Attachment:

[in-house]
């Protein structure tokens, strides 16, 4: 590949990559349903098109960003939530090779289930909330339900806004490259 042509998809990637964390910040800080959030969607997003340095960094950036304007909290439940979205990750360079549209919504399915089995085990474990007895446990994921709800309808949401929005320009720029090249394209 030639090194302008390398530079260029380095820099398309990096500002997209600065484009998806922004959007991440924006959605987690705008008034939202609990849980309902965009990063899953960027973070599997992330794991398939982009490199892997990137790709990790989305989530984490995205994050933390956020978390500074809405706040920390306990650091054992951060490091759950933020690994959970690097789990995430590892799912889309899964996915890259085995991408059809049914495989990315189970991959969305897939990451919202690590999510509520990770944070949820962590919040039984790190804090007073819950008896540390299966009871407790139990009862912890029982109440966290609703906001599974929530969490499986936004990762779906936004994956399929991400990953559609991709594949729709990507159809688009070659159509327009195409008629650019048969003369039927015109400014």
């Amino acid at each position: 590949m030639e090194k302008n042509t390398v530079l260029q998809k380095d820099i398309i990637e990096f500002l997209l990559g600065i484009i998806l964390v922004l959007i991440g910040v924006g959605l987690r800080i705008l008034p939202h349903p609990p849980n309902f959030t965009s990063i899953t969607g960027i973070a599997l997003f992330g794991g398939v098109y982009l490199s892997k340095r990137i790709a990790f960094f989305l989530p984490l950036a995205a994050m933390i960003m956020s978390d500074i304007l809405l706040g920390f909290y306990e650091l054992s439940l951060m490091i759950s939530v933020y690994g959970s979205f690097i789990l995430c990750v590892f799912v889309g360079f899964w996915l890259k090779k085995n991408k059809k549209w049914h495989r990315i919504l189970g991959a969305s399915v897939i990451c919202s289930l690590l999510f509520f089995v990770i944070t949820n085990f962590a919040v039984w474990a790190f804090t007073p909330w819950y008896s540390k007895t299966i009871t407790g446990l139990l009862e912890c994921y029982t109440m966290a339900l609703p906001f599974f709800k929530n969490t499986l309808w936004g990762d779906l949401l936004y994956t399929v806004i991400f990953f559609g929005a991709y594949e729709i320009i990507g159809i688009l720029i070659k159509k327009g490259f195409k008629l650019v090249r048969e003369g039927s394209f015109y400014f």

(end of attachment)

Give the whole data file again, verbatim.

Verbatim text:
[in-house]
């Protein structure tokens, strides 16, 4: 590949990559349903098109960003939530090779289930909330339900806004490259 042509998809990637964390910040800080959030969607997003340095960094950036304007909290439940979205990750360079549209919504399915089995085990474990007895446990994921709800309808949401929005320009720029090249394209 030639090194302008390398530079260029380095820099398309990096500002997209600065484009998806922004959007991440924006959605987690705008008034939202609990849980309902965009990063899953960027973070599997992330794991398939982009490199892997990137790709990790989305989530984490995205994050933390956020978390500074809405706040920390306990650091054992951060490091759950933020690994959970690097789990995430590892799912889309899964996915890259085995991408059809049914495989990315189970991959969305897939990451919202690590999510509520990770944070949820962590919040039984790190804090007073819950008896540390299966009871407790139990009862912890029982109440966290609703906001599974929530969490499986936004990762779906936004994956399929991400990953559609991709594949729709990507159809688009070659159509327009195409008629650019048969003369039927015109400014």
């Amino acid at each position: 590949m030639e090194k302008n042509t390398v530079l260029q998809k380095d820099i398309i990637e990096f500002l997209l990559g600065i484009i998806l964390v922004l959007i991440g910040v924006g959605l987690r800080i705008l008034p939202h349903p609990p849980n309902f959030t965009s990063i899953t969607g960027i973070a599997l997003f992330g794991g398939v098109y982009l490199s892997k340095r990137i790709a990790f960094f989305l989530p984490l950036a995205a994050m933390i960003m956020s978390d500074i304007l809405l706040g920390f909290y306990e650091l054992s439940l951060m490091i759950s939530v933020y690994g959970s979205f690097i789990l995430c990750v590892f799912v889309g360079f899964w996915l890259k090779k085995n991408k059809k549209w049914h495989r990315i919504l189970g991959a969305s399915v897939i990451c919202s289930l690590l999510f509520f089995v990770i944070t949820n085990f962590a919040v039984w474990a790190f804090t007073p909330w819950y008896s540390k007895t299966i009871t407790g446990l139990l009862e912890c994921y029982t109440m966290a339900l609703p906001f599974f709800k929530n969490t499986l309808w936004g990762d779906l949401l936004y994956t399929v806004i991400f990953f559609g929005a991709y594949e729709i320009i990507g159809i688009l720029i070659k159509k327009g490259f195409k008629l650019v090249r048969e003369g039927s394209f015109y400014f």